UK Happenings

Kentucky Conference on Health Communication to take place April 4-6

Janet Yang, shown third from right,  is the 2024 KCHC Lewis Donohew Outstanding Scholar in Health Communication Award winner.
Janet Yang, shown third from right, is the 2024 KCHC Lewis Donohew Outstanding Scholar in Health Communication Award winner.

LEXINGTON, Ky. (March 18, 2024) — The 18th biennial Kentucky Conference on Health Communication (KCHC) is coming soon, and this year’s conference will honor a scholar whose research added insight into COVID-19 risk perception during the height of the pandemic.

This year’s conference, “Innovations in Health Communication,” will be held on April 4-6, at the Hyatt Regency Lexington. Janet Yang will be presented with the 2024 KCHC Lewis Donohew Outstanding Scholar in Health Communication Award.

This award is named in honor of Lewis Donohew, who was on the faculty in the University of Kentucky College of Communication and Information’s Department of Communication from 1964 to 1999. Recipients of the award, like Yang, are recognized for their outstanding research contributions to the health communication field. 

“I am honored to be recognized with this award because many other health communication scholars who I deeply respect and admire have received this award before,” Yang said. “I dedicate this award to the many graduate students and collaborators who have supported and motivated me along the way.”

Yang, professor in the Department of Communication, College of Arts and Sciences, at University of Buffalo, SUNY, studies how communication behaviors and decision-making processes are influenced by the way people perceive risk. She has conducted research in numerous environmental and public health contexts, including climate change, plastic recycling, vaccination, monkeypox, e-cigarettes and COVID-19. 

Yang attended her first KCHC conference in 2010 as a first-year assistant professor from the University of Buffalo, SUNY. Now, more than a decade later, Yang hopes that the graduate students attending with her this year will be able to have similar experiences and opportunities.

“KCHC provides such an inspiring and friendly environment for health communication scholars to exchange ideas and network,” Yang said. “Many graduate students from the University at Buffalo are attending this year. For some of them, this is their first academic conference. I sincerely hope that many years from now, they will remember this conference with the same fond memories that I have for KCHC.”

A national and international audience of about 300 people will attend the conference. Attendees include faculty members and graduate students from a variety of academic institutions and disciplines, healthcare providers and practitioners, and representatives from government and private and non-profit organizations.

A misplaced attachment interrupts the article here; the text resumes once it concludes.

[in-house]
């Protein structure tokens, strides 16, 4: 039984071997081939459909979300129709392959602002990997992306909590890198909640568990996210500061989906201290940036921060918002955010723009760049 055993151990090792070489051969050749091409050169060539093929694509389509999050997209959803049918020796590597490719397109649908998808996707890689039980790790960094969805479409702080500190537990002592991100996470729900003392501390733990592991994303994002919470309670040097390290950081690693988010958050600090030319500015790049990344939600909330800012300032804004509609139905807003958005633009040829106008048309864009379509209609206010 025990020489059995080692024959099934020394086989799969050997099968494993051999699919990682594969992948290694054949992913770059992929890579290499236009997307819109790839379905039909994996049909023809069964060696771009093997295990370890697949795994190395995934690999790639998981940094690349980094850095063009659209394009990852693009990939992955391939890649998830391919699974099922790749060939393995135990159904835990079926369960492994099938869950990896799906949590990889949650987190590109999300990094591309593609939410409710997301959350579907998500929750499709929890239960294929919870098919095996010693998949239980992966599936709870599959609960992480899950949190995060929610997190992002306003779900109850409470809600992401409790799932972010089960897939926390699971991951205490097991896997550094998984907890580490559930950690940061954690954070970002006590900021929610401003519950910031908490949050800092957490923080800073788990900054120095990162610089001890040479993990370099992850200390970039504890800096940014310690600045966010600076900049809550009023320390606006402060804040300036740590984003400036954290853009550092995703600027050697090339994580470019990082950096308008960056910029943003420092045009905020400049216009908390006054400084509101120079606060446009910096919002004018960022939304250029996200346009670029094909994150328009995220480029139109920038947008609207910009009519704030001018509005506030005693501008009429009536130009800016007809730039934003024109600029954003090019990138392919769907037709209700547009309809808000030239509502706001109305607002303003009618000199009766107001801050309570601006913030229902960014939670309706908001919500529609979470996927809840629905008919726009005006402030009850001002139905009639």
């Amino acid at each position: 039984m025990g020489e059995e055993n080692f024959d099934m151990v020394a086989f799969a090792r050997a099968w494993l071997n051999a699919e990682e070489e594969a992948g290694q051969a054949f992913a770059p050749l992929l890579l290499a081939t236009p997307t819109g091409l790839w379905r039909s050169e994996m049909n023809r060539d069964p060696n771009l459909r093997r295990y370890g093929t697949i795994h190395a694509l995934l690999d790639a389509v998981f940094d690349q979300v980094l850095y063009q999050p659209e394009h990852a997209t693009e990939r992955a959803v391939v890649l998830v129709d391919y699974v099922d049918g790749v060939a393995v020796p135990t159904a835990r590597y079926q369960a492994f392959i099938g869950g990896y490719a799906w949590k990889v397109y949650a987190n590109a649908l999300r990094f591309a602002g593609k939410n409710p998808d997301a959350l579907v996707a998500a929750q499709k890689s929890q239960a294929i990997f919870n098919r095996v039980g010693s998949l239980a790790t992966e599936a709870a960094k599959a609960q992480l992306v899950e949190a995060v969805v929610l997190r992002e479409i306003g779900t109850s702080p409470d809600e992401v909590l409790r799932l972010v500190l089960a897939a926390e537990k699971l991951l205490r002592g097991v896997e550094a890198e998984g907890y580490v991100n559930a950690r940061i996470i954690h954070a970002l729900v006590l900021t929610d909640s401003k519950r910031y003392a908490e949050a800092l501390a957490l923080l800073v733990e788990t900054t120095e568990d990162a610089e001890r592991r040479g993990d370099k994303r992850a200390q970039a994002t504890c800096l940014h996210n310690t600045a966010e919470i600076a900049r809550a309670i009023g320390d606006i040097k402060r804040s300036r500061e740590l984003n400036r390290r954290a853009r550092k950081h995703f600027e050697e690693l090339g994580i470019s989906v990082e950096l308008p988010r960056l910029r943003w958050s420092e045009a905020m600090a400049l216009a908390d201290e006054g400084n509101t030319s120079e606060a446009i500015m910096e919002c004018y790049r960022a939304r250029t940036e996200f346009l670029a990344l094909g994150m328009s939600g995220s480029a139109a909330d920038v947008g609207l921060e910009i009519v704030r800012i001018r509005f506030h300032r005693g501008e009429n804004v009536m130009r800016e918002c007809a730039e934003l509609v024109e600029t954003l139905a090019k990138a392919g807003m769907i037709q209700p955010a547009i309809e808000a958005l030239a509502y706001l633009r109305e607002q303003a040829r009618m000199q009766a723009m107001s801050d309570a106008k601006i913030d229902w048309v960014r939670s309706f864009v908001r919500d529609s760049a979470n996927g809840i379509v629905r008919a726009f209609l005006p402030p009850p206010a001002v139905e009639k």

On Thursday, Carma Bylund, University of Florida professor of communication and founding editor of PEC Innovation, will deliver the keynote address to start the conference. Competitive papers, posters and panel sessions on a host of topics ranging from the role of communication science in community-based research to cultivating health equity through effective health communication, as well as workshops on publishing and grant writing, will round out the rest of the conference. Authors represent 37 U.S. states, the District of Columbia, Chile, China, England, Norway, Singapore and Taiwan, as well as nearly 150 institutions and organizations.

The conference will conclude Saturday afternoon with an awards luncheon, during which Yang will receive the Donohew Award and make a research presentation. Awards also will be given for top poster, top student paper, top early-career scholar paper and top conference paper.

Early bird registration rates are available through March 22, and UK faculty, staff and students are eligible for a discounted rate. The full conference program can be found here.

“We’ve been offering KCHC for more than three decades, and we’re extremely proud of the contributions this conference makes to the field of health communication,” said Nancy Harrington, KCHC director and professor of communication in the College of Communication and Information. “I’ve seen numerous collaborations develop as a result of the networking that happens during the conference, and I’ve watched as researchers transition from graduate student to assistant professor to tenured faculty who then bring their own graduate students to the conference. We are a home for health communication scholars, and we hope to be so for decades to come.”

Funding for KCHC is made possible in part by support from the UK Vice President for Research , the College of Communication and Information and its Graduate Program in Communication and the Department of Communication

Visit the KCHC website to learn more about the conference.

As the state’s flagship, land-grant institution, the University of Kentucky exists to advance the Commonwealth. We do that by preparing the next generation of leaders — placing students at the heart of everything we do — and transforming the lives of Kentuckians through education, research and creative work, service and health care. We pride ourselves on being a catalyst for breakthroughs and a force for healing, a place where ingenuity unfolds. It's all made possible by our people — visionaries, disruptors and pioneers — who make up 200 academic programs, a $476.5 million research and development enterprise and a world-class medical center, all on one campus.   

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